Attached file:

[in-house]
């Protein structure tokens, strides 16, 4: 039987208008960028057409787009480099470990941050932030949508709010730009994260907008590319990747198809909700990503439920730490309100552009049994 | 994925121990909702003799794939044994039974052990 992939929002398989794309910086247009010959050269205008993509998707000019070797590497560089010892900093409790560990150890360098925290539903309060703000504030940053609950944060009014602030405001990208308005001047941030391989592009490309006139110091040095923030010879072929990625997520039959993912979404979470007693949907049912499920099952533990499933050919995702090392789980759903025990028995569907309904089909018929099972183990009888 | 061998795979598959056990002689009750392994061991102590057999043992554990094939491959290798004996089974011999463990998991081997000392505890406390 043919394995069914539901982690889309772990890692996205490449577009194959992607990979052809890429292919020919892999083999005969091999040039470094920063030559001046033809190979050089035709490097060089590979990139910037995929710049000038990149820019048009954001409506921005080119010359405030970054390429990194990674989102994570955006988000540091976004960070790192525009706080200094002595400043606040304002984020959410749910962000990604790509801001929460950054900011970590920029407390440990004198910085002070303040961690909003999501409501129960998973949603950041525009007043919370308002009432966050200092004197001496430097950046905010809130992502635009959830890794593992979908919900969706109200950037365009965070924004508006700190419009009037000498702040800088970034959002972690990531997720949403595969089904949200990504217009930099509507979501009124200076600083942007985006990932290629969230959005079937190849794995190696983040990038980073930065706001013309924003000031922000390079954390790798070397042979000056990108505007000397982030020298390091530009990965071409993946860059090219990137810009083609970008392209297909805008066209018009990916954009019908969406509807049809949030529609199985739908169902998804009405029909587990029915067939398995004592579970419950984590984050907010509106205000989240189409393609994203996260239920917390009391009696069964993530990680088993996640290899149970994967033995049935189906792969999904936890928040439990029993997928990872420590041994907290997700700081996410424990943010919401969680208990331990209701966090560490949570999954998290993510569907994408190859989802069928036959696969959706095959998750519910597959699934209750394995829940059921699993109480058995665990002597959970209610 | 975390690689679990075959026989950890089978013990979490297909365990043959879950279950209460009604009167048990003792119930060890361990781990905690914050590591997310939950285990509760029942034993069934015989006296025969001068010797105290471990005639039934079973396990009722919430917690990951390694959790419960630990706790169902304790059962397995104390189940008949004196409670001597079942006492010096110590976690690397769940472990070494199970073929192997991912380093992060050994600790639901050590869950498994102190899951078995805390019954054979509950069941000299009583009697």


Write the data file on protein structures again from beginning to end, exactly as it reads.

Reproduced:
[in-house]
């Protein structure tokens, strides 16, 4: 039987208008960028057409787009480099470990941050932030949508709010730009994260907008590319990747198809909700990503439920730490309100552009049994 | 994925121990909702003799794939044994039974052990 992939929002398989794309910086247009010959050269205008993509998707000019070797590497560089010892900093409790560990150890360098925290539903309060703000504030940053609950944060009014602030405001990208308005001047941030391989592009490309006139110091040095923030010879072929990625997520039959993912979404979470007693949907049912499920099952533990499933050919995702090392789980759903025990028995569907309904089909018929099972183990009888 | 061998795979598959056990002689009750392994061991102590057999043992554990094939491959290798004996089974011999463990998991081997000392505890406390 043919394995069914539901982690889309772990890692996205490449577009194959992607990979052809890429292919020919892999083999005969091999040039470094920063030559001046033809190979050089035709490097060089590979990139910037995929710049000038990149820019048009954001409506921005080119010359405030970054390429990194990674989102994570955006988000540091976004960070790192525009706080200094002595400043606040304002984020959410749910962000990604790509801001929460950054900011970590920029407390440990004198910085002070303040961690909003999501409501129960998973949603950041525009007043919370308002009432966050200092004197001496430097950046905010809130992502635009959830890794593992979908919900969706109200950037365009965070924004508006700190419009009037000498702040800088970034959002972690990531997720949403595969089904949200990504217009930099509507979501009124200076600083942007985006990932290629969230959005079937190849794995190696983040990038980073930065706001013309924003000031922000390079954390790798070397042979000056990108505007000397982030020298390091530009990965071409993946860059090219990137810009083609970008392209297909805008066209018009990916954009019908969406509807049809949030529609199985739908169902998804009405029909587990029915067939398995004592579970419950984590984050907010509106205000989240189409393609994203996260239920917390009391009696069964993530990680088993996640290899149970994967033995049935189906792969999904936890928040439990029993997928990872420590041994907290997700700081996410424990943010919401969680208990331990209701966090560490949570999954998290993510569907994408190859989802069928036959696969959706095959998750519910597959699934209750394995829940059921699993109480058995665990002597959970209610 | 975390690689679990075959026989950890089978013990979490297909365990043959879950279950209460009604009167048990003792119930060890361990781990905690914050590591997310939950285990509760029942034993069934015989006296025969001068010797105290471990005639039934079973396990009722919430917690990951390694959790419960630990706790169902304790059962397995104390189940008949004196409670001597079942006492010096110590976690690397769940472990070494199970073929192997991912380093992060050994600790639901050590869950498994102190899951078995805390019954054979509950069941000299009583009697």